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updated: 8/29/2012 11:30 AM

'Lawless' is flawed -- but worth seeing

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  • Forrest (Tom Hardy) takes aim at law officers during a highway skirmish in the Prohibition-era crime drama "Lawless," based on a family history.

      Forrest (Tom Hardy) takes aim at law officers during a highway skirmish in the Prohibition-era crime drama "Lawless," based on a family history.

  • Jack (Shia LaBeouf), charges law officers during a highway skirmish in the Prohibition-era crime drama "Lawless," based on a family history.

      Jack (Shia LaBeouf), charges law officers during a highway skirmish in the Prohibition-era crime drama "Lawless," based on a family history.

  • Video: LAWLESS trailer

 
 

In John Hillcoat's indelicately violent Prohibition tale "Lawless," a moonshiner senses trouble, so he takes a shotgun off the wall and loads it with shells.

In another scene, a law officer produces his six-shooter and places bullets into the cylinder to prepare for a violent encounter.

Wait. What? Doesn't anybody ever keep his gun loaded?

This story takes place during the early 1930s in the hills of Franklin County, Va., where illicit moonshiners have to watch out for both the law and their back-stabbing competitors just to stay alive. Apparently, having loaded guns isn't a high priority for some characters in "Lawless," based on Matt Bondurant's 2008 fictionalized account of his ancestors' dangerous ventures in the illegal hooch business.

Granted, unloaded weaponry hardly constitutes a major flaw in a movie, but it does erode the credibility of a fact-based story that Bondurant so carefully presented.

"Lawless" has other minor quibbling issues, too, such as a voice-over narrator who won't shut up and a prissy, sadistically villainous law officer so narcissistically primped that he would make a better James Bond henchman than a cop in a cinematic ode to "Bonnie and Clyde."

Nonetheless, Hillcoat makes an impressive comeback from his mildly disappointing post-apocalyptic drama "The Road" with a rewarding mix of backwoods ambience and frequent character-defining acts of violence.

Here's a movie with the spine of an exploitation film and the pages of a fraternal domestic drama.

We meet the adult Bondurant brothers as notorious booze hawkers in 1931: the quiet Howard (Jason Clarke), a survivor of the Great War; the hulking Forrest (Tom Hardy, alias Batman's Bane), a wordlessly lethal force of nature; and Jack (Shia LaBeouf), the kid brother with big dreams and lots of voice-over narration to deliver.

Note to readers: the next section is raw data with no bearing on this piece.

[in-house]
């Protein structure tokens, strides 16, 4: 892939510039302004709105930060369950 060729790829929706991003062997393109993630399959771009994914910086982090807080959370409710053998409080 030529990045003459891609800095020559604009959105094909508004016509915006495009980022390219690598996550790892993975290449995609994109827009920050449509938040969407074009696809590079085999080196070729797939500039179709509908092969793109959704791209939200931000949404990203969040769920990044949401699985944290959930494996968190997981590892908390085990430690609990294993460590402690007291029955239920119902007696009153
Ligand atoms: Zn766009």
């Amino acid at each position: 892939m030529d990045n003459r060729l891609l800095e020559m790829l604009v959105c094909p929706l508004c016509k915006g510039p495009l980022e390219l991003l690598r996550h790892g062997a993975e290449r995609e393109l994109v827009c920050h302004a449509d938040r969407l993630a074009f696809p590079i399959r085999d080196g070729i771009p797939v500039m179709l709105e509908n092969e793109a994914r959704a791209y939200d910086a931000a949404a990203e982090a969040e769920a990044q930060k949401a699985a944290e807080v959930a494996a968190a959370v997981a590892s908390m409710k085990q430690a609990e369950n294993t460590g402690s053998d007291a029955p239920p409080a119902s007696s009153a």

By providing generous contributions to the local cop fund, the Bondurants run a profitable business with help from a likable auto mechanic named Cricket (a winning Dane DeHaan). Against Forrest's wishes, Jack branches out, selling moonshine to machine gun-toting gangster Floyd Banner (Gary Oldman).

Profits are good. Until the arrival of dandy Special Deputy Charlie Rakes (the chameleonesque Guy Pearce), who would like the copious blood he spills even more if it didn't stain his expensive wardrobe.

The grudge match between Rakes and the Bondurants drives "Lawless," but the story also delves, although not very deep, into the pull-and-push relationships between the brothers, mostly Forrest and Jack. Howard doesn't get much screen time to flesh out his character.

Two women supply obligatory romantic subplots. Jessica Chastain plays Maggie, an attractive woman with a Chicago past. She stops in town and talks herself into a job at Forrest's quaint diner.

Mia Wasikowska plays Bertha, pious daughter of a God-fearing father, a prim and proper girl with just enough of a rebel streak to entertain Jack's awkward advances.

"Lawless," shot by cinematographer Benoit Delhomme, resembles vintage Prohibition-era movies from the '70s ("Bloody Mama," "Dillinger" and "Big Bad Mama" come to mind) and Hillcoat ups the violence to underscore the savage nature of these illegal entrepreneurs.

Curiously, while "Lawless" features some of the goriest, most squirm-inducing moments of the year -- including a slow, visceral throat-slashing -- it cuts way back on a multiple sexual assault, treating that plot element so politely that it could be broadcast on the Lifetime Channel.

"It is not violence that sets men apart," the philosophical Forrest tells his kid brother, "it is the distance that he is prepared to go."

"Lawless" isn't prepared to go too far. But far enough for sure.

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